4. Turn left to go over the narrow bridge, crossing over with great care to the other side of the road so that you can fork right up a lane signposted to the church. In 75m you come to a junction of lanes, with a Private Drive ahead and the church on a small hill on your left.
      • The route now loops out to the Dorset Arms and returns to this junction via the churchyard (when you could visit the church). If you are not stopping at the suggested lunch pub you could detour up the slope to do this before continuing the directions at [?] in §C (or [?] if you want to carry straight on).
    5. For the pub turn sharp left at the junction of lanes, almost doubling back. The path curves round to the right past a few cottages and continues along a pavement beside the B2110. The Dorset Arms is on this side of the road but where the pavement inconveniently switches to the other side you have to cross the road, go past the village hall and then cross back again to reach it.
  3. Withyham to Forstal Farm Cottage (drive) (¾ km)
    • Return briefly along the B2110, now on the High Weald Landscape Trail (HWLT). Unless it is closed, take a permissive path uphill and through the churchyard. Go back down to the junction of lanes below the church and take the Private Drive heading south, on both the WW and HWLT. In 300m the two trails split by the driveway to Forstal Farm Cottage.
    1. Return to the B2110 and turn left, joining the High Weald Landscape Trail? (HWLT). As before, you have to use the pavement on the other side and cross back again after going past the village hall. Instead of continuing on the pavement, go through a metal kissing gate in the hedge.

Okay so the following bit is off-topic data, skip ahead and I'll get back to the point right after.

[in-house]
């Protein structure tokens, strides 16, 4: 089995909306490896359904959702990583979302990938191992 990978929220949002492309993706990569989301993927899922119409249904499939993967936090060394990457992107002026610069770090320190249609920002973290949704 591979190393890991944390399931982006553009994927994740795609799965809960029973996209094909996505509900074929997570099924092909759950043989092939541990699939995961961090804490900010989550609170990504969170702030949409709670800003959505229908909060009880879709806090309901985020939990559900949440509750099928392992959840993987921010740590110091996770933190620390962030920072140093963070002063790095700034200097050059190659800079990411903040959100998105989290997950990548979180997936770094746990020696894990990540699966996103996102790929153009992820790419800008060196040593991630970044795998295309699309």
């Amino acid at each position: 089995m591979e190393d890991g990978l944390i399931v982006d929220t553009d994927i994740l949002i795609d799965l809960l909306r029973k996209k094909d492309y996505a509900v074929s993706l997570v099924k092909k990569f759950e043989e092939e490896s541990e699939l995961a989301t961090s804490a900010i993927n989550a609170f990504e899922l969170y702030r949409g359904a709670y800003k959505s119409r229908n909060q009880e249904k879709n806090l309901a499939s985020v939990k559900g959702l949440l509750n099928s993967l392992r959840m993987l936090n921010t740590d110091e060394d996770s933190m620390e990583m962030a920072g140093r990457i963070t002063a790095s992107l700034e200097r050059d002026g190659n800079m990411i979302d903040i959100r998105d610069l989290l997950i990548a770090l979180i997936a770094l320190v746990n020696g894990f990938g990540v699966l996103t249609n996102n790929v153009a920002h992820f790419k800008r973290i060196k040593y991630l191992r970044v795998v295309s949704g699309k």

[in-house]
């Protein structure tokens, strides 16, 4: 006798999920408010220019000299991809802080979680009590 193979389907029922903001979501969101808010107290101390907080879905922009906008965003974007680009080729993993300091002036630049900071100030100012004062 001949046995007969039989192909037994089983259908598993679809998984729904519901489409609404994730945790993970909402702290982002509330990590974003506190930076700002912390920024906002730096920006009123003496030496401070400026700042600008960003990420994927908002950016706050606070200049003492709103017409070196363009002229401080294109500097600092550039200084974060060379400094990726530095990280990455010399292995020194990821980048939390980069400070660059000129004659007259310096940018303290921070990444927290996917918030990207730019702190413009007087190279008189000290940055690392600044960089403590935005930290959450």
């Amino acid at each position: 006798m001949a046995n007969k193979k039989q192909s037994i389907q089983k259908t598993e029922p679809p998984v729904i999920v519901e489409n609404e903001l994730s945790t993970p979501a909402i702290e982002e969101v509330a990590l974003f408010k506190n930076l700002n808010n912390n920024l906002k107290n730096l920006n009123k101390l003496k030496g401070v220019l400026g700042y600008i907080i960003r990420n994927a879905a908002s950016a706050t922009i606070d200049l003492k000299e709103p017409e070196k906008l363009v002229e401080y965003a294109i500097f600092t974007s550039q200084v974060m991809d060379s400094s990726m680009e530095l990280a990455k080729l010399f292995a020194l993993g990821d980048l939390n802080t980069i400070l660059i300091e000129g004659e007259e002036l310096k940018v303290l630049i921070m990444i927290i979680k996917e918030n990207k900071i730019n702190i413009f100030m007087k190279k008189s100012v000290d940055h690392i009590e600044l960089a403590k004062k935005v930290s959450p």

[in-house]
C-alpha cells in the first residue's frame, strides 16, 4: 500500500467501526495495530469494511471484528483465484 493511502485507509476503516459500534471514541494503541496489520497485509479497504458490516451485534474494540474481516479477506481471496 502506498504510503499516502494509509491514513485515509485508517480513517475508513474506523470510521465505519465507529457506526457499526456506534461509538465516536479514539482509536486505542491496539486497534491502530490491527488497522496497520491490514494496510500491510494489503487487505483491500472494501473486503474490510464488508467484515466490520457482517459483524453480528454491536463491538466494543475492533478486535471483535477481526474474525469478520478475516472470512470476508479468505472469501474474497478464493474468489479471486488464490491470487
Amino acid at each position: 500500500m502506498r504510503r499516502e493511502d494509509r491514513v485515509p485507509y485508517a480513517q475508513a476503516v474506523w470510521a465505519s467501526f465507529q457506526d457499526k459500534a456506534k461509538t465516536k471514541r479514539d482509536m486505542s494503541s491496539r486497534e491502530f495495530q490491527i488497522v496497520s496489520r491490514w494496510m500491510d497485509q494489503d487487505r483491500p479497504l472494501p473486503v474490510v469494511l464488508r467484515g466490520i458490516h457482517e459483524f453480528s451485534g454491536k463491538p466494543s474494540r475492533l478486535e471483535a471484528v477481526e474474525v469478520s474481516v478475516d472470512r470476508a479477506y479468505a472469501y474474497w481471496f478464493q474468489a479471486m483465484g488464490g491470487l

• A notice at the top of the slope advises visitors that the continuation of this permissive path through the churchyard is locked twice a year, on March 25th and September 29th. On these days retrace your outward route back to the junction of lanes below the church and continue the directions at [?].
    2. For the normal route go up a grassy path to the top of the slope. Go through a wooden kissing gate and follow the churchyard path round to the far side of the church of St Michael and All Angels? to find its entrance.
    3. After visiting the church, return to the churchyard path and turn right. Ignore a private path on the left leading to the Rectory? but veer left down a flight of steps and turn right at the bottom to go down its driveway. At the junction of lanes from your outward route turn sharp left.
    4. Head S on this Private Drive, with both WW and HWLT waymarkers confirming that this is also a public footpath. You pass some interesting old houses off to the left, the first one (with the ‘sawn-off’ corner) being Monk's House?. In 300m there is a stile on the right immediately after the driveway to Forstal Farm Cottage.